Ruth knocked softly on the impressive-looking door. After three raps, it was opened by the gentle secretary who's name Ruth did not know, despite her countless visits to this office. Not that Ruth was the kind of person to hold conversations that she found unnecessary.
She tentatively peered into a glass cabin, wrapping her arms around herself as a form of protection from the chilly air-conditioning.
The secretary motioned that she should sit down, pointing to a large, black, leather-upholstered sofa in the mini-lobby area.
As Ruth sank into the couch gratefully, she recalled the note that had called her here. "Come see me at the earliest," it had commanded, in Ms. Chaile's bold, authoritative hand.
As Ruth sat there in Ms. Chaile's office, she reflected on the first time she had come across that formidable lady. She had been around nine years old, and one of the youngest participants of the Junior Science Fair. While most of her classmates contended themselves with a simple, sometimes malfunctioning papier-mache volcano, Ruth had ambitiously tried to demonstrate magnetic levitation, a concept that most children of her age barely understood.
Her science teacher at that time had strenuously discouraged her from making this foolhardy move, but this had only made her more determined to go on with the project. Although it would make for a better cliche if she had ended up winning the contest, facts remain facts, as Ruth would have obviously said.
As the judges wandered across the hall, taking their time to admire fifty variations of the same volcano, one of them noticed the tiny girl at a far corner of the room, her original project an obvious disaster. What surprised the judge was the fact that this child, unlike the other children with faulty projects, hadn't rushed teary-eyed to the arms of her "school-mama", as class-teachers liked to call themselves, but was sitting at her appointed seat, tight-lipped and clear-eyed. She sat there for around five minutes, and then got up and skipped nimbly through the crowd, to the home-science lab.
She emerged back in around thirty minutes, with a chart covered in her neat, childish penmanship, and a long stemmed wine glass filled with water. By the time the panel of judges got around to where she was sitting, the girl had finished setting up her new project.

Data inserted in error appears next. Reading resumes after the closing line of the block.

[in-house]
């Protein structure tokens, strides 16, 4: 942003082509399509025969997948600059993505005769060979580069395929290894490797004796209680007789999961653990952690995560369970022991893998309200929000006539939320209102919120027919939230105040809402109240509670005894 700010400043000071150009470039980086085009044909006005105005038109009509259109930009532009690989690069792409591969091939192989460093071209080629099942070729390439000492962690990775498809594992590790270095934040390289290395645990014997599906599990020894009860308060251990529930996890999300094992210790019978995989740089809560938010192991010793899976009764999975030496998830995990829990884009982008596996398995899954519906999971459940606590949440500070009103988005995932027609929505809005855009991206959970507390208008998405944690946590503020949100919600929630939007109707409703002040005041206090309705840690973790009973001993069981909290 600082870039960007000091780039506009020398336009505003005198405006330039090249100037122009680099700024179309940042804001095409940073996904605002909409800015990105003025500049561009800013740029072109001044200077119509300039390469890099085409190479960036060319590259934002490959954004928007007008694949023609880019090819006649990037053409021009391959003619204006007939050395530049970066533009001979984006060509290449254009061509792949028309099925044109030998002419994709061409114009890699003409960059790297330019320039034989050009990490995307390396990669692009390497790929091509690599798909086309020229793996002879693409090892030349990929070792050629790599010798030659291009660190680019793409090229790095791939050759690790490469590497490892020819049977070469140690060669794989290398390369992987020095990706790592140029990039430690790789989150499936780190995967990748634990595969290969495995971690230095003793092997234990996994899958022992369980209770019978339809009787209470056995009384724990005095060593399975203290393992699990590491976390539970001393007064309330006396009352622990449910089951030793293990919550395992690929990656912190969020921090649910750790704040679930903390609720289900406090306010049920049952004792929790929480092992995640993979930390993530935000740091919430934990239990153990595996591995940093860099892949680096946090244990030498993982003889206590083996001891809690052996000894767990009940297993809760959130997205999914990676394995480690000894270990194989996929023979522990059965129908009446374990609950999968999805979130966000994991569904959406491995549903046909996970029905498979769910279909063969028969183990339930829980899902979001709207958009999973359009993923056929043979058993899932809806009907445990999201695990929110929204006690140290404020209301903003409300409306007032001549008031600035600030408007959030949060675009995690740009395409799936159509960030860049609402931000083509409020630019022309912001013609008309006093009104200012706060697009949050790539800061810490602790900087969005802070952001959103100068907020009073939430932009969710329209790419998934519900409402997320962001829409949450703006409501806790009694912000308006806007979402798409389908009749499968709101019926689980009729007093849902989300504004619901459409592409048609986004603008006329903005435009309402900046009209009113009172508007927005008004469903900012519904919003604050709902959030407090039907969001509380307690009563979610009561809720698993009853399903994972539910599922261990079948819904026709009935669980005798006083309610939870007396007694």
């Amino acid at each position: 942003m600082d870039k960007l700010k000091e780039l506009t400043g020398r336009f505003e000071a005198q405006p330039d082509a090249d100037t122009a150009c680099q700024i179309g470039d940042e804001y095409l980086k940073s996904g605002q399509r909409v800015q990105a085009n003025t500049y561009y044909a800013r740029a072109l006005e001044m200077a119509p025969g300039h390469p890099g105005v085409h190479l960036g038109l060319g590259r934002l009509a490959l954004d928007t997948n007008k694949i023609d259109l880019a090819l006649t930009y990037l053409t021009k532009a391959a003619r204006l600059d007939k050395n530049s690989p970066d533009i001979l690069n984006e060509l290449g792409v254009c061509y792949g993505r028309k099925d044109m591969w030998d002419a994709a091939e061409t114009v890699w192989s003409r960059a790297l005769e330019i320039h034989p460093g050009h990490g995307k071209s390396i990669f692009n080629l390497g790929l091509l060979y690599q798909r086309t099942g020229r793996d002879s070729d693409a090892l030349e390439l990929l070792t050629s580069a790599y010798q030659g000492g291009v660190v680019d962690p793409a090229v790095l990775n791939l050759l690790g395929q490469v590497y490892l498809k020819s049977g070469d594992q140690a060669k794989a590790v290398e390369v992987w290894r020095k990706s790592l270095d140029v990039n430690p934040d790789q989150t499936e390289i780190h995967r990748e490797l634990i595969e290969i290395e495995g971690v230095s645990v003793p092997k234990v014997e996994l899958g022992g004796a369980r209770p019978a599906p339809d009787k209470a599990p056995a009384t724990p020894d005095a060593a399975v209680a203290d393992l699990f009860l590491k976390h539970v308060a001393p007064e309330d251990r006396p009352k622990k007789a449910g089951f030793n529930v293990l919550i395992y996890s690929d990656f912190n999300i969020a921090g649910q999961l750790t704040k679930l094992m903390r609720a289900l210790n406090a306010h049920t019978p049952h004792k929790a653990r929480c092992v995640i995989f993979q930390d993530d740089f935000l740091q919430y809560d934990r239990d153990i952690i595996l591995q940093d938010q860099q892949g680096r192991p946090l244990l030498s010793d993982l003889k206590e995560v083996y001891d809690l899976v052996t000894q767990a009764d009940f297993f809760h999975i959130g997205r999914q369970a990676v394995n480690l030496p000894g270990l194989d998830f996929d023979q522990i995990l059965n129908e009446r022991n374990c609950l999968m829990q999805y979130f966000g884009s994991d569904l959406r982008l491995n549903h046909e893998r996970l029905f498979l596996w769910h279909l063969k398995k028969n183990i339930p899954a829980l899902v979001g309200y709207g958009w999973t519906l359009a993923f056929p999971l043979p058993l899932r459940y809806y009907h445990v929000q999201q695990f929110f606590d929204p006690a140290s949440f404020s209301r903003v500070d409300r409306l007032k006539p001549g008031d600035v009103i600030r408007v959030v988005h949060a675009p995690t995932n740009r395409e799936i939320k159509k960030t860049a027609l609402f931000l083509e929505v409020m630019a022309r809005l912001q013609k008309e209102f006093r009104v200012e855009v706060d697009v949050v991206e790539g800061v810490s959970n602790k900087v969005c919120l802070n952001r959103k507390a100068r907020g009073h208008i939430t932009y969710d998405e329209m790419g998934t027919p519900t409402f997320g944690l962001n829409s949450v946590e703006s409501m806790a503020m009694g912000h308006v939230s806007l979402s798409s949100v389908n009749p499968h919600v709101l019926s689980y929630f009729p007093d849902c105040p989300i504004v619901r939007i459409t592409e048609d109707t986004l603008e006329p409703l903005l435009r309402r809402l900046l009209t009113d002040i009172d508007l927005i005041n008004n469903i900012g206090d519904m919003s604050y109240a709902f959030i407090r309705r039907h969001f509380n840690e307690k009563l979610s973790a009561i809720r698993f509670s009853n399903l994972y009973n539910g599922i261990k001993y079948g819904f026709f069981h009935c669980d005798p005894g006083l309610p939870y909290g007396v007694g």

"Today, I will be demonstrating the concept of surface-tension using a simple experiment," she said in a manner that was unusually calm for one so young.
She produced a tissue from the depths of her pocket, and pressed it onto the wine glass. She then flipped the glass upside-down.
"Voila! The tissue does not fall," she said, with the air of Archimedes saying "Eureka!".
The crowd applauded, both the judges and some of the students who had started drifting here and there after the presentation of their own project was done. As the rest of the panel moved on, that one judge remained behind and looked keenly at the girl.
"That was quick thinking you know, switching the project. Although I can't guarantee that you will get the prize, if it were up to me, you would win, if only for the cool thinking that you demonstrated under pressure. I'm Ms. Chaile, by the way," the judge said, as she watched the girl scrutinize her carefully.
"Thank you, Ms. Chaile. You know what they say, necessity is the mother of invention. My science teacher told me that my project would fail beyond doubt. That made it a necessity for me to prove her wrong. So when my magnetic levitation project stopped working, I just came up with something else. It's not that big a deal. I doubt I'll win a prize too. They'll probably say that I had signed up for a different project or some other technicality. But that doesn't matter - at least I didn't give Ms. Shiraz the satisfaction of seeing me fail," the girl concluded.
Ms. Chaile smiled, surprised at the girl's grit. She patted her head and asked, "What's your name, dear?"